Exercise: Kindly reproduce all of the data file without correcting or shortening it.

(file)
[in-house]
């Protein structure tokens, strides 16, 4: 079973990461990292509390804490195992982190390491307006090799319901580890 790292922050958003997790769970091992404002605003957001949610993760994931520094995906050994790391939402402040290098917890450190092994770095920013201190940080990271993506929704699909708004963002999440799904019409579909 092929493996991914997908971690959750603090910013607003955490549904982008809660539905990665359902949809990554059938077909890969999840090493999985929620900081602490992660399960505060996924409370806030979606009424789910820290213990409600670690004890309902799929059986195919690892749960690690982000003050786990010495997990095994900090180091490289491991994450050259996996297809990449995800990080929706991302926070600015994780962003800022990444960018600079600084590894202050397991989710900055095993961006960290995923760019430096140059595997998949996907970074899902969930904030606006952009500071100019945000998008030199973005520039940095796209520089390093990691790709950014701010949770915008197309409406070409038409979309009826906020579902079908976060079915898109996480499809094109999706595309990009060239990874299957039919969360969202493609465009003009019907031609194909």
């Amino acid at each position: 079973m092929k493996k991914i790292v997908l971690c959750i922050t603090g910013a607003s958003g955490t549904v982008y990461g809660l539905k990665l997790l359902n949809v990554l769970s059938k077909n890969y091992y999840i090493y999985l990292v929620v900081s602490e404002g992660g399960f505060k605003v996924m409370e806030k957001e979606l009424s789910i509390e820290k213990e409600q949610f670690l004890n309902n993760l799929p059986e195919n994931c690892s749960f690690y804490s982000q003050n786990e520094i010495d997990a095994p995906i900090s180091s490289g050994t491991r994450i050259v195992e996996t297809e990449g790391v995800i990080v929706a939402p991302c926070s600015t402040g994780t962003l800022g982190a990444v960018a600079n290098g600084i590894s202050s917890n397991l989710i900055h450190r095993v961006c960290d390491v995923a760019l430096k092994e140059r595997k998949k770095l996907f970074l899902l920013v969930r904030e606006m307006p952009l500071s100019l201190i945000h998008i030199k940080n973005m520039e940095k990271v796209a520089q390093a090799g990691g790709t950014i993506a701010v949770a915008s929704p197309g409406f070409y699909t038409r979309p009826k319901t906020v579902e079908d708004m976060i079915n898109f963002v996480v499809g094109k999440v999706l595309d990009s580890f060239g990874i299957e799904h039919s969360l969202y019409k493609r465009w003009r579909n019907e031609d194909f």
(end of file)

[in-house]
């Protein structure tokens, strides 16, 4: 079973990461990292509390804490195992982190390491307006090799319901580890 790292922050958003997790769970091992404002605003957001949610993760994931520094995906050994790391939402402040290098917890450190092994770095920013201190940080990271993506929704699909708004963002999440799904019409579909 092929493996991914997908971690959750603090910013607003955490549904982008809660539905990665359902949809990554059938077909890969999840090493999985929620900081602490992660399960505060996924409370806030979606009424789910820290213990409600670690004890309902799929059986195919690892749960690690982000003050786990010495997990095994900090180091490289491991994450050259996996297809990449995800990080929706991302926070600015994780962003800022990444960018600079600084590894202050397991989710900055095993961006960290995923760019430096140059595997998949996907970074899902969930904030606006952009500071100019945000998008030199973005520039940095796209520089390093990691790709950014701010949770915008197309409406070409038409979309009826906020579902079908976060079915898109996480499809094109999706595309990009060239990874299957039919969360969202493609465009003009019907031609194909």
């Amino acid at each position: 079973m092929k493996k991914i790292v997908l971690c959750i922050t603090g910013a607003s958003g955490t549904v982008y990461g809660l539905k990665l997790l359902n949809v990554l769970s059938k077909n890969y091992y999840i090493y999985l990292v929620v900081s602490e404002g992660g399960f505060k605003v996924m409370e806030k957001e979606l009424s789910i509390e820290k213990e409600q949610f670690l004890n309902n993760l799929p059986e195919n994931c690892s749960f690690y804490s982000q003050n786990e520094i010495d997990a095994p995906i900090s180091s490289g050994t491991r994450i050259v195992e996996t297809e990449g790391v995800i990080v929706a939402p991302c926070s600015t402040g994780t962003l800022g982190a990444v960018a600079n290098g600084i590894s202050s917890n397991l989710i900055h450190r095993v961006c960290d390491v995923a760019l430096k092994e140059r595997k998949k770095l996907f970074l899902l920013v969930r904030e606006m307006p952009l500071s100019l201190i945000h998008i030199k940080n973005m520039e940095k990271v796209a520089q390093a090799g990691g790709t950014i993506a701010v949770a915008s929704p197309g409406f070409y699909t038409r979309p009826k319901t906020v579902e079908d708004m976060i079915n898109f963002v996480v499809g094109k999440v999706l595309d990009s580890f060239g990874i299957e799904h039919s969360l969202y019409k493609r465009w003009r579909n019907e031609d194909f």